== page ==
The premise of Hope Springs is simple. As IMDb explains: “After thirty years of marriage, a middle-aged couple attends an intense, week-long counseling session to work on their relationship.”
Obviously the couple is the aforementioned Jones and Streep as Arnold and Kay, who’ve fallen into a repetitious rut long after their two grown children moved away. The counselor who helps them work on their relationship is none other than Steve Carell, though you wouldn’t know it from his performance.
Before taking a look at the individual performances, which were superb all around, let me quickly address the story. As you read above, it is a relatively simple situation that no doubt affects hundreds of thousands of couples every year; in fact, I imagine that if my parents were still married, they’d have been in the exact same situation as Arnold and Kay. For anyone that’s been married for an extended period of time, you'll certainly relate to the material.
The story isn’t complicated by nonsense nor is it fluffed. It is merely two people examining their relationship and rediscovering what made them fall in love in the first place. The movie is quiet, and even a little slow at times, but it is honest and pure. It does a marvelous job of showing just how hard it is for some people to talk about the simplest of things, even after years of marriage.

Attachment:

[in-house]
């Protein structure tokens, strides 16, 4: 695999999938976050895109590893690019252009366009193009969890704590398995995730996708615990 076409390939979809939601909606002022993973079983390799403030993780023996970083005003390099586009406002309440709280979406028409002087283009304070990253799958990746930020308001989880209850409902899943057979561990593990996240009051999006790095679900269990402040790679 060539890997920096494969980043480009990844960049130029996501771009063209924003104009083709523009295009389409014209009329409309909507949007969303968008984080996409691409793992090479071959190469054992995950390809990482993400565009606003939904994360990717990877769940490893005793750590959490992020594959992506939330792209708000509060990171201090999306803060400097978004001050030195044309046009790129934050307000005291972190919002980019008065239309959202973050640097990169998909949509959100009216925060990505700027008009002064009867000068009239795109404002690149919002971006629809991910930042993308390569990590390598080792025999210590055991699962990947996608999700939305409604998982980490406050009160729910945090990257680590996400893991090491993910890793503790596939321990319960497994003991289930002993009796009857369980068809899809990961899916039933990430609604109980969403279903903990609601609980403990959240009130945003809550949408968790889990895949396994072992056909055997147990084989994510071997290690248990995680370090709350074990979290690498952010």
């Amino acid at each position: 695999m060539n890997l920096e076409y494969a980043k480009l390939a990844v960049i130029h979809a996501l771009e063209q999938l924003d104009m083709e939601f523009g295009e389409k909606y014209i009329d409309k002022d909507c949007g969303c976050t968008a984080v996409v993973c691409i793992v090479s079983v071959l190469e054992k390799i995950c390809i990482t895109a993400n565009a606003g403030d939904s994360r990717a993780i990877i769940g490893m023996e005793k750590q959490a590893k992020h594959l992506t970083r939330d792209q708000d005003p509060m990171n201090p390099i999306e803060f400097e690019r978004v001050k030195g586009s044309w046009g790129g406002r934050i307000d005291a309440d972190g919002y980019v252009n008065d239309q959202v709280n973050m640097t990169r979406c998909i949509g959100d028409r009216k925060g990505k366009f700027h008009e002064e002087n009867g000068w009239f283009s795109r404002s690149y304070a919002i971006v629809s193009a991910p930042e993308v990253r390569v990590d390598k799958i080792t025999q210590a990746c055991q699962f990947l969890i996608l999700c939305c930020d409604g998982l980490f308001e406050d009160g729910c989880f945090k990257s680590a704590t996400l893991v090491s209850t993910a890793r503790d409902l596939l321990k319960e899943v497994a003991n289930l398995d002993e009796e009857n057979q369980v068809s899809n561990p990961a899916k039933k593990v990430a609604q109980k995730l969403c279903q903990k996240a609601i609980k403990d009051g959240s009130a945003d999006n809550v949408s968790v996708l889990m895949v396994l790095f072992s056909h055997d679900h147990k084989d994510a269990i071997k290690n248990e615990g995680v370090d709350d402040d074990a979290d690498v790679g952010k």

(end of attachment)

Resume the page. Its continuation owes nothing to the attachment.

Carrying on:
There are some laugh-out-loud moments along the way, but contrary to what you might think, they come from Jones and Streep, not Carell. In fact, the man known for his shtick and antics was subdued and straightforward. He was simply a counselor doing what he does. No backstory, no development, just a helping hand. It was a different type of role for Carell and some of his fans might be disappointed, but the fact of the matter is that he delivered in an uncharacteristic supporting role.
With that said, the real strength of Hope Springs, which is also the name of the town in which they stay for their weeklong counseling session, is watching Jones and Streep work their magic. I grew up watching the former in action films like Under Siege, The Fugitive, and Volcano, so seeing him in dramatic role was a welcomed change of pace.
As much as I hate to admit it, Jones has become an old man, but that made his ruff and tumble persona perfect for this role, especially when you strip away the inherent confidence and swagger you've seen from him in the past. The role of Arnold was originally offered to Jeff Bridges, who is a great actor in his own right, but it wouldn’t have been the same. This role was made for Jones, and in my opinion it was one of his best performances to date.
On the same token, Streep was spot on. Largely considered the greatest living film actress, Streep has a knack for bringing characters to life. She does an amazing job portraying a housewife desperate for change, and what she’s able to say with her body language and facial expressions is nothing short of spectacular. Streep has put in some stunning performances over the years, but from start to finish, her portrayal of Kay in Hope Springs is one of my favorites.
If you’re looking for whirlwind romance or slapstick comedy, this movie isn’t for you. On the other hand, if you’re a fan of fine performances and don’t mind a sincere look at a modest story, then Hope Springs is right up your alley.
Buddies Forever Movie Club Rating: 84%